General Herman Willem DaendelsDutch general in French service who fought at Castricum and the Berezina
Born: October 21, 1763
Place of Birth: Hattem, Holland
Died: May 2, 1818
Cause of Death: Illness
Place of Death: Elmina, Dutch Gold Coast
The son of a mayor, Herman Wilhelm Daendels had a number of occupations before becoming a soldier, initially working as a brick manufacturer before earning a doctorate in law and becoming a lawyer at Hattem in 1781. In 1787 he became a major in a brigade of insurgents of Holland against the Stadtholder, Prince William V of Orange. After Daendels participated in a fight near Amsterdam, the insurgents were defeated and like many he fled to France to avoid prosecution.
As the Revolution got underway in France, in 1792 Daendels became a lieutenant colonel of the 4th Battalion of the Free Foreign Legion in service of France. Serving with the Army of the North, he served under Dumouriez and took part in the expedition to Holland in 1793. That autumn he took part in the campaigning focused on Menin, and then in April of 1794 he was promoted to général de brigade in Souham's division. Daendels continued to fight, serving at Courtrai in both April and May, and then at Hooglède in June and the the isle of Cadzand in July. Next he joined Delmas' division and took part in the siege of Bois-le-Duc before seizing the isle of Bommel and Fort Saint-André in December. A promotion to général de division followed immediately thereafter.
In April of 1795 General Daendels was recalled to Paris and then the next month he transferred to the service of Holland. In 1796 he commanded a Dutch division on the Rhine and then in 1797 he took part in the failed expedition to Ireland. Daendels next took command of the 1st Division of the army defending Holland, and when the British attacked in 1799, he served under General Brune and fought at Zyp, Bergen, Alkmaer, and Castricum . Afterwards, Daendels retired to the Gelderland for a number of years.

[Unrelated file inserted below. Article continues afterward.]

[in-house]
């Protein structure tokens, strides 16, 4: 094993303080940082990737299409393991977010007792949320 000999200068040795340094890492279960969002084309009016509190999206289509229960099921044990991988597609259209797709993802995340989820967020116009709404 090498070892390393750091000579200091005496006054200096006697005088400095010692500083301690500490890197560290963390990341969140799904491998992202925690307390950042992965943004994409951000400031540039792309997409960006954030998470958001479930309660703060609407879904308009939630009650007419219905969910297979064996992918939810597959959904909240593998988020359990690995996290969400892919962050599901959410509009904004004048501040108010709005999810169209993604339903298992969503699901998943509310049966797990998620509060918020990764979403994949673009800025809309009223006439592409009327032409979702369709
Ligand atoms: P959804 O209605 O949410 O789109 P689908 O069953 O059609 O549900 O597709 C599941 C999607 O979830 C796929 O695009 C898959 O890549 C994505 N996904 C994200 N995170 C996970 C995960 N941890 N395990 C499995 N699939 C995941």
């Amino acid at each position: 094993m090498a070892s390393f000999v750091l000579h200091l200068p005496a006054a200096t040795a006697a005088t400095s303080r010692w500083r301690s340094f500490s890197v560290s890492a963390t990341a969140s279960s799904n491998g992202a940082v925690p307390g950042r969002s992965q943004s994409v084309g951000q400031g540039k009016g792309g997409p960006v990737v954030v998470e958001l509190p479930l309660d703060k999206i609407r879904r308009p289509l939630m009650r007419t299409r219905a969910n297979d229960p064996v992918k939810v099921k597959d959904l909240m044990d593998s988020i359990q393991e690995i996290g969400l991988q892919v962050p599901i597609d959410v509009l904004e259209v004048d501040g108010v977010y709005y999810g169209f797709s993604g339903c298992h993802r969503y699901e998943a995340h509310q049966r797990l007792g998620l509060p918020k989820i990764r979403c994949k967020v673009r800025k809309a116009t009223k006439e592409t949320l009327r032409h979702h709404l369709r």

In 1806 Daendels re-entered the service as a lieutenant general and took command of a Dutch division. The following year he was named the Governor General of the Dutch Indies and a Marshal of Holland and he then received the Grand Cross of Military Merit of Holland. As Governor General of the Dutch Indies, Daendels traveled to Java, where he arrived in 1808 and remained until 1811.
Back in Holland, Daendels was admitted to French service as a général de division in October of 1811. The next year he took command of the 26th Division which was formed of troops from Baden, Hesse-Darmstadt, and Berg. During the campaign against Russia of 1812, Daendels and his division served as part of IX Corps under Marshal Victor. He led his men into action at the Battle of the Berezina that November.
In February of 1813 Daendels was named the Governor of Modlin as the Russians arrived to lay siege to the fortress. Two months later he was rewarded with the Grand Cordon of the Order of the Reunion as he continued to hold out. Daendels and his men held the fortress until Christmas Day of 1813 when he was finally forced to surrender.
After Napoleon's abdication in 1814, the returning Bourbons relieved Daendels of his service to France. Now back in Dutch service, in 1815 he commanded the supply service of the British and Dutch forces during the Hundred Days. Afterwards, he was sent to Africa to the Dutch Gold Coast to develop Dutch interests there.
Updated May 2016
© Nathan D. Jensen